Nestlings sampled 8 days after hatching already harbored a diverse gut microbiota with a mean individual richness of 50 OTUs belonging to diverse taxonomic groups. This result shows evidence of a rapid early bacterial colonization of the gut, as has been described in the nestlings of several other wild bird species (Godoy-Vitorino et al., 2008; van Dongen et al., 2013; Kreisinger et al., 2015; Barbosa et al., 2016; Dewar et al., 2017; Grond et al., 2017). Despite this early colonization phase, our results indicate that the microbiota is far from stabilized at D8 with substantial modifications occurring between D8 and D15. We observed a strong overall reduction (28% decrease) in bacterial diversity as nestlings grew older. This was somewhat unexpected as the conventional wisdom is that gut microbiota diversity increases progressively during the first stages of life reaching its apex during adulthood (Palmer et al., 2007; van Dongen et al., 2013; Putignani et al., 2014). Interestingly, Grond et al. (2017) found a similar trend to ours in precocial nestlings, with a decrease in microbiota diversity occurring as early as 3 days after hatching. This decrease during nestling ontogeny could be explained by several non-exclusive mechanisms. The change could be due to (i) “passive” environmental/habitat filtering of the gut on bacterial communities, whereby after initial colonization, only the species best suited to the gut conditions remain and proliferate; (ii) “active” selective recruitment by the host, via the immune system for instance (Stecher and Hardt, 2011), or (iii) by community processes occurring independently of the host, such as competitive exclusion between microbes (Hecht et al., 2016). These three possibilities are in line with the decrease in evenness we observed with age. Moreover nestling hosts undergo several changes (morphological modifications, metabolic changes though diet shifts (Caviedes-Vidal and Karasov, 2001), and maturation of the immune system (Killpack et al., 2013) which may lead to the selection of fewer bacterial species. Whichever the mechanisms involved, our results shed new light on the dynamics of microbial diversity during the ontogeny of avian hosts and indicate that the increase in gut diversity between hatching and adulthood may not be as linear as previously suspected. In fact, it is quite likely that after the decrease we observed during the nestling stage, gut microbiota diversity will increase again after fledging, when the juvenile is exposed to a wide range of novel environments and food sources (cf. Godoy-Vitorino et al., 2010). Further studies examining the gut microbiota at later stages of development (fledging, first-year birds, etc.) are needed to better understand the overall ontogenetic dynamics of gut microbiota diversity in birds.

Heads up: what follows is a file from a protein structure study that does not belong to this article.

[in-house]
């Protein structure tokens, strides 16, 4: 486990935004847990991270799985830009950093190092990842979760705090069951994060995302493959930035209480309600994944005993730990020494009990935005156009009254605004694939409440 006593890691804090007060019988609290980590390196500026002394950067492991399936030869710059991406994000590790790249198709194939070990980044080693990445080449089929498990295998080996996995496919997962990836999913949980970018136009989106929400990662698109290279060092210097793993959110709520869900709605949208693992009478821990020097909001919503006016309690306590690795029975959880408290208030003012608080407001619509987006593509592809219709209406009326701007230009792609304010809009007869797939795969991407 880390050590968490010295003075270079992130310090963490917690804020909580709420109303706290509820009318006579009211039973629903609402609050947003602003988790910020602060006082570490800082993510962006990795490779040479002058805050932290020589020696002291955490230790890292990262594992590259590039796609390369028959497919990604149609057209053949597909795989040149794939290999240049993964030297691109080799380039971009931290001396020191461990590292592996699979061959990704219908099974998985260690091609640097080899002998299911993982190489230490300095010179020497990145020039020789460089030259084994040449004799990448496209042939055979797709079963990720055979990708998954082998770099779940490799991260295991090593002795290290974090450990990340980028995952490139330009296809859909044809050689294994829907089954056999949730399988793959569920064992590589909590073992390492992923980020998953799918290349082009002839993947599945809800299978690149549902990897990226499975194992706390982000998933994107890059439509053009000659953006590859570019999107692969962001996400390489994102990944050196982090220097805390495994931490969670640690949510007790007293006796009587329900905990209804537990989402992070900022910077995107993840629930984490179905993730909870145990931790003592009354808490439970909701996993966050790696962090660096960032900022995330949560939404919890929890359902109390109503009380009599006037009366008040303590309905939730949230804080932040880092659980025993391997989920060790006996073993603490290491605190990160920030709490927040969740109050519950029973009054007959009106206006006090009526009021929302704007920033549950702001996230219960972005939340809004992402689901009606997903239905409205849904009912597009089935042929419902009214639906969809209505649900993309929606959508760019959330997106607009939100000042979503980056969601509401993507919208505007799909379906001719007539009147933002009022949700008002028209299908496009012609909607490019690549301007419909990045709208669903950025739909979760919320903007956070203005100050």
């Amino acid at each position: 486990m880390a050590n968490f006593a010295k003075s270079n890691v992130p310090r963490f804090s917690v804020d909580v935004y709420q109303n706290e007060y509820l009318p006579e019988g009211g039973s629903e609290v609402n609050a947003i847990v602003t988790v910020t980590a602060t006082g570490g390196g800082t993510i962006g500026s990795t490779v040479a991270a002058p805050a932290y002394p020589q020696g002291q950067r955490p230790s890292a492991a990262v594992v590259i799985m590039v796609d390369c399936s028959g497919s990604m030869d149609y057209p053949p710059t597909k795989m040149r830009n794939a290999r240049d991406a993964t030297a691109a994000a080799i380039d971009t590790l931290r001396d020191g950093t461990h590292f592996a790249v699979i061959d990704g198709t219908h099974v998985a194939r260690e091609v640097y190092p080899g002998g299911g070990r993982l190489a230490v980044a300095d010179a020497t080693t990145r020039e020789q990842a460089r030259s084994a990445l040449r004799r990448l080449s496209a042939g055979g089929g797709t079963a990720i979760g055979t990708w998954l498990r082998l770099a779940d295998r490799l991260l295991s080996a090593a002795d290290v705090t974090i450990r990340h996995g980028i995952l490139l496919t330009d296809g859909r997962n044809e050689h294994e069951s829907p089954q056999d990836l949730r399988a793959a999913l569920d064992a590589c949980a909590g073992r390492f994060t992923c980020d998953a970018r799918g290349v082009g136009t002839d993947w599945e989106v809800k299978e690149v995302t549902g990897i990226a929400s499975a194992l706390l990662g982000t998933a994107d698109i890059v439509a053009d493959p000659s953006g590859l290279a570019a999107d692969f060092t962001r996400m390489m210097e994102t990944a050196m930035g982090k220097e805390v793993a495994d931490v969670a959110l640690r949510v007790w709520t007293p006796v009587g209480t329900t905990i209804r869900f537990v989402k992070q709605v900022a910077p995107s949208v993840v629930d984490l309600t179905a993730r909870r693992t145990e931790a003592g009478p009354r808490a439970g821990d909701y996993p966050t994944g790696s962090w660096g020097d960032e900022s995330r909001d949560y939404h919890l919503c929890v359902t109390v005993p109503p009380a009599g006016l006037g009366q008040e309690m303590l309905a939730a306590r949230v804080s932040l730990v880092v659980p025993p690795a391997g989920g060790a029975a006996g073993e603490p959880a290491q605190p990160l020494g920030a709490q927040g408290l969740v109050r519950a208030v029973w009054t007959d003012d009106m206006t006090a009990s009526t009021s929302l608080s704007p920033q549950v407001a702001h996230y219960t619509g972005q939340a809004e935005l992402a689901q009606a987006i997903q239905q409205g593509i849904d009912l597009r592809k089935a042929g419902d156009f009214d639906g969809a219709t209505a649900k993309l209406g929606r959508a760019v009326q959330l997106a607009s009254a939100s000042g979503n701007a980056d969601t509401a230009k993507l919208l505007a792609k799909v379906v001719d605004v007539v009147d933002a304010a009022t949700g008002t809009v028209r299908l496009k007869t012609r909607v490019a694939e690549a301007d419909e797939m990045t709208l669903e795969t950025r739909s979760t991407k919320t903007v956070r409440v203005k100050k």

Alongside this decrease in diversity with age, we observed substantial changes in the taxonomic composition, namely a significant increase in the relative abundance of Firmicutes and a decrease in Proteobacteria between 8 and 15 days. Interestingly, similar taxonomic shifts have been observed in developing nestlings of other bird species, such as hoatzin (Godoy-Vitorino et al., 2008), little penguin (Dewar et al., 2017), and arctic shorebirds (Grond et al., 2017). The fact that the same compositional shifts are found in species with such contrasting ecologies could possibly indicate that this is a widespread pattern in young birds, which could be associated to particular ontogenetic functional shifts. For instance, Firmicutes are known to be involved in the fermentation of organic molecules and have been positively associated to weight gain and fat storage in both avian and mammalian models (Turnbaugh et al., 2006). In particular, the increase of Lactobacillaceae (a family belong to the Firmicutes phylum), which are also significantly more predominant in 15 days nestlings in our study (Supplementary Figure S3), has been found to be associated with higher weight gain in broiler chicks and ducklings (Angelakis and Raoult, 2010). In this context and given the apparent widespread occurrence of this gut community shift in young birds, it is plausible that the increase in Firmicutes and Lactobacillus spp. in particular, may be adaptive by facilitating weight gain during this period of rapid nestling development (Monrós Juan et al., 2003; Rodriguez et al., 2016). Because Proteobacteria are characteristic environmental bacteria (Grond et al., 2017) and are generally associated with higher risk of gut dysbiosis (Shin et al., 2015), the decrease we observe with age may comprise further evidence of selective recruitment of gut communities by the host.